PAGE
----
Ah, Christmastime! The carols speak of this time of year as a season full of hustle and bustle, with both flurries of snow and flurries of activity. Shoppers rush around to buy those last minute gifts for their families, people make plans to travel home, families drive around to look at lights, and even the grumpiest of people don Christmas sweaters to celebrate. Oh, and don’t forget the parties! Between office parties, Sunday school socials, Christmas cookie exchanges, and other social gatherings, it seems like we are always doing something during the Holidays. This year, with the advent of stay at home orders and the threat of imminent death on the horizon, one would assume all of our activities would cease, and some of them have. It amazes me, however, that even in a pandemic, we still find ways to keep ourselves busy; that hustle and bustle is not something we do, it is a state of being we live in during Christmas. I have found that in search of normalcy, and with the desire to make this Christmas extra special to make up for the heartaches of the past year, we have continued to cultivate a mindset of busyness even when we cannot leave our homes.
I was talking to a friend of mine a few weeks ago, and as she described to me all of the things she was doing for Christmas this year from the confines of her own home, I began to feel exhausted on her behalf.
“That sounds so fun,” I told her, “but I do not know how you keep up with it. Don’t you ever get tired of doing all that?”
“I do,” she said, “But I like to stay busy, because if I don’t the house gets quiet and I have to be alone with my thoughts. And honestly, that is the last thing I want to do…”
When I heard this, my heart broke for her and so many like her who fill their lives with activity so that they don’t have to face the silence and the internal storms that come with it. I wonder how many of us do this every year. Do we fill our Christmas with noise because we are trying to mask the sadness of an empty space at the table, or avoid the anxiety that speaks doubts into our minds every night? Do we think that we can only experience the fullness of God in this season if our calendars are full? Whatever the reason is, we all too often neglect to allow moments of silence during Christmas, and in doing so we miss one of the greatest opportunities that the Christmas season offers us: a chance to worship.
One of my favorite moments in the Christmas story is one that is not discussed as often, but is nevertheless profound. In Luke 2:19, it says “But Mary treasured up all these things and pondered them in her heart.” This one verse, crammed in between the noisy visit of the shepherds and the luxurious entrance of the wise men speaks to me every year because it shows what Mary did with the silence. She stopped. She took all the moments she had treasured in her heart, and she took the time to ponder them. What does this mean? To ponder something means to weigh the matter in one’s heart quietly, soberly, and deeply. So as Mary sat there by the manger, no doubt exhausted by the long journey, the arduous birth, and the unexpected visitors, she embraced the moment of silence and reflected on all she had seen and heard.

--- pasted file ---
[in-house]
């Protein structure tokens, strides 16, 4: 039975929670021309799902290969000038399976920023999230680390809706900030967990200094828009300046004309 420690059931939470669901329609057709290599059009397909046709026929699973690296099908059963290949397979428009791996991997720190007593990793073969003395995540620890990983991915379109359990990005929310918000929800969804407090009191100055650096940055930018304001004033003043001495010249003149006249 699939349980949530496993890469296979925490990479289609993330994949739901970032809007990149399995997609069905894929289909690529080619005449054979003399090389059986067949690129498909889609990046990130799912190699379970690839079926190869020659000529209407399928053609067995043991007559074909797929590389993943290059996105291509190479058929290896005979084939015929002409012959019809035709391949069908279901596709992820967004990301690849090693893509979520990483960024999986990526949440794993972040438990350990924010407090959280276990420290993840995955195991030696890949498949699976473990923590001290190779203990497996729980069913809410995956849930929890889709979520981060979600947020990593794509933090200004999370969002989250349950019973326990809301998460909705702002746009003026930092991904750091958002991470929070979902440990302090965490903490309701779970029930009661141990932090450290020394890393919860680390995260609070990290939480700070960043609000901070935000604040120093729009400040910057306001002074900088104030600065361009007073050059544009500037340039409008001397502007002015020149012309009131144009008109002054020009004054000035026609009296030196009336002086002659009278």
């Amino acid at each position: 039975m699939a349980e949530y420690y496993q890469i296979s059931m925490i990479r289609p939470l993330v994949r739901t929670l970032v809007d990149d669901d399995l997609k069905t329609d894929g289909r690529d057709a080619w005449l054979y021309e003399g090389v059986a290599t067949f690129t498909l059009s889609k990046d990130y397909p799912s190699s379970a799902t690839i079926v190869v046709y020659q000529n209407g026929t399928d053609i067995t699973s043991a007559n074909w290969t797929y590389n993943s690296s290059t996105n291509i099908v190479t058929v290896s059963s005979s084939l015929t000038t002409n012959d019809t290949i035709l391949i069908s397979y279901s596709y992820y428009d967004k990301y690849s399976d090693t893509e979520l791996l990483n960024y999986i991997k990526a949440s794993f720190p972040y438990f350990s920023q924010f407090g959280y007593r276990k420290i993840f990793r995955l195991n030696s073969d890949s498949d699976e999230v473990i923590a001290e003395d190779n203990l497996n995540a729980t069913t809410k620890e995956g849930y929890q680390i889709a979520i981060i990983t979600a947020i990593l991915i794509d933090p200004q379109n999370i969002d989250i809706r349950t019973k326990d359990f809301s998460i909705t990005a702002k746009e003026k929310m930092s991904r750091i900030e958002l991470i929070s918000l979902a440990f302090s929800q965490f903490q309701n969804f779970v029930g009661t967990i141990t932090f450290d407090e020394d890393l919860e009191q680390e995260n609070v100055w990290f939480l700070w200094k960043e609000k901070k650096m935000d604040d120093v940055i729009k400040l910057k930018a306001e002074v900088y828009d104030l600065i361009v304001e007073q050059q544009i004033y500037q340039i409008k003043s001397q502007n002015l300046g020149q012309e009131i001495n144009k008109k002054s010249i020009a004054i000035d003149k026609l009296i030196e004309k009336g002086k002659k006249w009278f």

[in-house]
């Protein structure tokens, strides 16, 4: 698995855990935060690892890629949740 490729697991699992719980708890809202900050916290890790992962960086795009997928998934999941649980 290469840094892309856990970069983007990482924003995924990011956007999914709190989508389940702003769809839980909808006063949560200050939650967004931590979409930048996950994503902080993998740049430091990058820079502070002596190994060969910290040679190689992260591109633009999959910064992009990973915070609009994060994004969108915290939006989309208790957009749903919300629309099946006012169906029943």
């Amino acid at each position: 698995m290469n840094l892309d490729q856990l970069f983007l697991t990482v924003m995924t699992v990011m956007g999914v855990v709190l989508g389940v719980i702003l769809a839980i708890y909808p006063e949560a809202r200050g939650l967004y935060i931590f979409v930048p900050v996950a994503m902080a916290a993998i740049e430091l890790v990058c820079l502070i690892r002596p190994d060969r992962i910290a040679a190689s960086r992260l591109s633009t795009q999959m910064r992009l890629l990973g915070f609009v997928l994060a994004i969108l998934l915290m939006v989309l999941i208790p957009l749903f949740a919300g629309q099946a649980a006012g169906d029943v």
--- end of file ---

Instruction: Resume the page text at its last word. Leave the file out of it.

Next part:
While I am not trying to advocate for abandoning all holiday tradition and becoming a monk or nun, I do think we can take a note from Mary and make space in our schedule this Christmas, even if it is only one evening, to ponder and reflect on the precious gifts the Lord has given us.
So, this Christmas I will leave you with the lyrics to the song “One Quiet Night”. My prayer for you this year is that you would truly be able to experience one quiet night to sit with your savior and worship Him!
“This Christmastime I wish for you an early morning snow, and lots of hugs, and kisses underneath the mistletoe. I hope you get to see a little girl or boy open up their presents, to find a favorite toy. I wish you evenings filled with laughter when friends and neighbors call. I wish you lots of cards and candies. But most of all,
I wish you one quiet night, when no one else is home. One quiet night, with time to be alone; to read the story once again, and bow before the infant king in a tender moment of worship and delight. Oh, I wish for you one quiet night.
May your home be dressed up in the scent of evergreen as gently you set out the family’s treasured manger scene, while singing favorite carols with a yuletide choir or with friends and family gathered round the fire. I wish you silver bells and stockings to help you deck the halls, and candlelight, and cherished moments. But most of all,
I wish you one quiet night, when no one else is home. One quiet night, with time to be alone; to read the story once again, and bow before the infant king in a tender moment of worship and delight. Oh, I wish for you one quiet night.“One Quiet Night” by Brentwood Benson